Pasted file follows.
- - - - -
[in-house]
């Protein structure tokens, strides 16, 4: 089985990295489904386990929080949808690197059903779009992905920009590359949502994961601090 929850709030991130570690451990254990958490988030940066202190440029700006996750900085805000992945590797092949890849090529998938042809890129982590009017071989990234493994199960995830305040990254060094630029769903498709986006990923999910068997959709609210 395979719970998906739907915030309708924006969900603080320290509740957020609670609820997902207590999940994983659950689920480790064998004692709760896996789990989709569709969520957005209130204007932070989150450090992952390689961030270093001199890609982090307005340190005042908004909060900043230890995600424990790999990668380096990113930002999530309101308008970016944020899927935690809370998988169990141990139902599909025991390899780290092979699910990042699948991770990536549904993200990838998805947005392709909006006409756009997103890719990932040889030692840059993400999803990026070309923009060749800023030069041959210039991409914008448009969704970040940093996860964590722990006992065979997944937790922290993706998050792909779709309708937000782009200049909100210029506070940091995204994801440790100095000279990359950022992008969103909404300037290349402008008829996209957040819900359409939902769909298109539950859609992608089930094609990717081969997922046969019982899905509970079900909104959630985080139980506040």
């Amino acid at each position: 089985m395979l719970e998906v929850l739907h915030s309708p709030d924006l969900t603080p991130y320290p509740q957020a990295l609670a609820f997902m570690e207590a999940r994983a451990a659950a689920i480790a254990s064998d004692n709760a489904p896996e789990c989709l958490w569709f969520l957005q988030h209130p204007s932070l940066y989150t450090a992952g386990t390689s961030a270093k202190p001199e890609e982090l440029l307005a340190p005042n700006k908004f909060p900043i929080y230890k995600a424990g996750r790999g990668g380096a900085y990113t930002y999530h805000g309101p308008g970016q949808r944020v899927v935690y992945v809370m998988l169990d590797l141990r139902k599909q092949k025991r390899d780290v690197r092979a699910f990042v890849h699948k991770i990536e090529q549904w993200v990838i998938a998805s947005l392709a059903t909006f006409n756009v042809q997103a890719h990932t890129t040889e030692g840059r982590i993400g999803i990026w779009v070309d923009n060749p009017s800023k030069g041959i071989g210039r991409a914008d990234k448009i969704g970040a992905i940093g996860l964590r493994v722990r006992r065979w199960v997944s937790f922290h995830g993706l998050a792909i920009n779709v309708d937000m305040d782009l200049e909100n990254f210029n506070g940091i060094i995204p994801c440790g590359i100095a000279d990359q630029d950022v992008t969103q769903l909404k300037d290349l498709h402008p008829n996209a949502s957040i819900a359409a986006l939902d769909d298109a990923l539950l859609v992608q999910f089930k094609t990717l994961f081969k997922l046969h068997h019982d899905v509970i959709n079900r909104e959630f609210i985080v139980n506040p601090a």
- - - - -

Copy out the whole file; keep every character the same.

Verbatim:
[in-house]
């Protein structure tokens, strides 16, 4: 089985990295489904386990929080949808690197059903779009992905920009590359949502994961601090 929850709030991130570690451990254990958490988030940066202190440029700006996750900085805000992945590797092949890849090529998938042809890129982590009017071989990234493994199960995830305040990254060094630029769903498709986006990923999910068997959709609210 395979719970998906739907915030309708924006969900603080320290509740957020609670609820997902207590999940994983659950689920480790064998004692709760896996789990989709569709969520957005209130204007932070989150450090992952390689961030270093001199890609982090307005340190005042908004909060900043230890995600424990790999990668380096990113930002999530309101308008970016944020899927935690809370998988169990141990139902599909025991390899780290092979699910990042699948991770990536549904993200990838998805947005392709909006006409756009997103890719990932040889030692840059993400999803990026070309923009060749800023030069041959210039991409914008448009969704970040940093996860964590722990006992065979997944937790922290993706998050792909779709309708937000782009200049909100210029506070940091995204994801440790100095000279990359950022992008969103909404300037290349402008008829996209957040819900359409939902769909298109539950859609992608089930094609990717081969997922046969019982899905509970079900909104959630985080139980506040």
């Amino acid at each position: 089985m395979l719970e998906v929850l739907h915030s309708p709030d924006l969900t603080p991130y320290p509740q957020a990295l609670a609820f997902m570690e207590a999940r994983a451990a659950a689920i480790a254990s064998d004692n709760a489904p896996e789990c989709l958490w569709f969520l957005q988030h209130p204007s932070l940066y989150t450090a992952g386990t390689s961030a270093k202190p001199e890609e982090l440029l307005a340190p005042n700006k908004f909060p900043i929080y230890k995600a424990g996750r790999g990668g380096a900085y990113t930002y999530h805000g309101p308008g970016q949808r944020v899927v935690y992945v809370m998988l169990d590797l141990r139902k599909q092949k025991r390899d780290v690197r092979a699910f990042v890849h699948k991770i990536e090529q549904w993200v990838i998938a998805s947005l392709a059903t909006f006409n756009v042809q997103a890719h990932t890129t040889e030692g840059r982590i993400g999803i990026w779009v070309d923009n060749p009017s800023k030069g041959i071989g210039r991409a914008d990234k448009i969704g970040a992905i940093g996860l964590r493994v722990r006992r065979w199960v997944s937790f922290h995830g993706l998050a792909i920009n779709v309708d937000m305040d782009l200049e909100n990254f210029n506070g940091i060094i995204p994801c440790g590359i100095a000279d990359q630029d950022v992008t969103q769903l909404k300037d290349l498709h402008p008829n996209a949502s957040i819900a359409a986006l939902d769909d298109a990923l539950l859609v992608q999910f089930k094609t990717l994961f081969k997922l046969h068997h019982d899905v509970i959709n079900r909104e959630f609210i985080v139980n506040p601090a």